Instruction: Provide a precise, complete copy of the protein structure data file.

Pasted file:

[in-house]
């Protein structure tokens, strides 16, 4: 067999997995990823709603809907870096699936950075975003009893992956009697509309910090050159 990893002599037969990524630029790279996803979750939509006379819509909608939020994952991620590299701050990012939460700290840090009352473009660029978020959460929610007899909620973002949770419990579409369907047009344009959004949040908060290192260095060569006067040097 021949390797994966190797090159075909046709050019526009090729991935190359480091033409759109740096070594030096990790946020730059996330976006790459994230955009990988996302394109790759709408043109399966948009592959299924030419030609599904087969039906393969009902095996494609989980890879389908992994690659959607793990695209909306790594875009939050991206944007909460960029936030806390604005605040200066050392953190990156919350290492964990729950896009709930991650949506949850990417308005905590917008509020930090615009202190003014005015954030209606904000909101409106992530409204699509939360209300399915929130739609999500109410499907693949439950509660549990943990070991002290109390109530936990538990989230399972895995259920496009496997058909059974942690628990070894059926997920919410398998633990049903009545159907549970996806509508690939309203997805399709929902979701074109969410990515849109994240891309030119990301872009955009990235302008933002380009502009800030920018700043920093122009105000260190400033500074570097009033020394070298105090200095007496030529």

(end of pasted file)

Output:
[in-house]
């Protein structure tokens, strides 16, 4: 067999997995990823709603809907870096699936950075975003009893992956009697509309910090050159 990893002599037969990524630029790279996803979750939509006379819509909608939020994952991620590299701050990012939460700290840090009352473009660029978020959460929610007899909620973002949770419990579409369907047009344009959004949040908060290192260095060569006067040097 021949390797994966190797090159075909046709050019526009090729991935190359480091033409759109740096070594030096990790946020730059996330976006790459994230955009990988996302394109790759709408043109399966948009592959299924030419030609599904087969039906393969009902095996494609989980890879389908992994690659959607793990695209909306790594875009939050991206944007909460960029936030806390604005605040200066050392953190990156919350290492964990729950896009709930991650949506949850990417308005905590917008509020930090615009202190003014005015954030209606904000909101409106992530409204699509939360209300399915929130739609999500109410499907693949439950509660549990943990070991002290109390109530936990538990989230399972895995259920496009496997058909059974942690628990070894059926997920919410398998633990049903009545159907549970996806509508690939309203997805399709929902979701074109969410990515849109994240891309030119990301872009955009990235302008933002380009502009800030920018700043920093122009105000260190400033500074570097009033020394070298105090200095007496030529």